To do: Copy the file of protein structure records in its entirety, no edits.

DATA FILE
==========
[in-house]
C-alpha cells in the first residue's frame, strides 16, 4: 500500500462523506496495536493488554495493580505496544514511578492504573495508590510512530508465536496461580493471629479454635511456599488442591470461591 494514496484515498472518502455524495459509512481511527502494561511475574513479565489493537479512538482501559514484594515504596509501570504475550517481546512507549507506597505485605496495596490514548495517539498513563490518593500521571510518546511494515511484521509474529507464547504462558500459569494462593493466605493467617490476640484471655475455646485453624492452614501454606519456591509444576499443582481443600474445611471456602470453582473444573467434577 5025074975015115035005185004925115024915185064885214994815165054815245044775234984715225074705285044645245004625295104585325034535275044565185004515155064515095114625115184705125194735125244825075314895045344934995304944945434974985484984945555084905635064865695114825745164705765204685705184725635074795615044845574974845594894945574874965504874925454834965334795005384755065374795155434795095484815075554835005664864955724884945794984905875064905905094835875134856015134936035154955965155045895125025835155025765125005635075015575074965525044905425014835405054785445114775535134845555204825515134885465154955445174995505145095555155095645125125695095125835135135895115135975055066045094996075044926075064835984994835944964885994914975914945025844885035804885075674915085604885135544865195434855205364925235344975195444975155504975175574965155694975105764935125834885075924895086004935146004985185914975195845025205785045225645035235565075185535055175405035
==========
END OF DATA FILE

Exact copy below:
[in-house]
C-alpha cells in the first residue's frame, strides 16, 4: 500500500462523506496495536493488554495493580505496544514511578492504573495508590510512530508465536496461580493471629479454635511456599488442591470461591 494514496484515498472518502455524495459509512481511527502494561511475574513479565489493537479512538482501559514484594515504596509501570504475550517481546512507549507506597505485605496495596490514548495517539498513563490518593500521571510518546511494515511484521509474529507464547504462558500459569494462593493466605493467617490476640484471655475455646485453624492452614501454606519456591509444576499443582481443600474445611471456602470453582473444573467434577 5025074975015115035005185004925115024915185064885214994815165054815245044775234984715225074705285044645245004625295104585325034535275044565185004515155064515095114625115184705125194735125244825075314895045344934995304944945434974985484984945555084905635064865695114825745164705765204685705184725635074795615044845574974845594894945574874965504874925454834965334795005384755065374795155434795095484815075554835005664864955724884945794984905875064905905094835875134856015134936035154955965155045895125025835155025765125005635075015575074965525044905425014835405054785445114775535134845555204825515134885465154955445174995505145095555155095645125125695095125835135135895115135975055066045094996075044926075064835984994835944964885994914975914945025844885035804885075674915085604885135544865195434855205364925235344975195444975155504975175574965155694975105764935125834885075924895086004935146004985185914975195845025205785045225645035235565075185535055175405035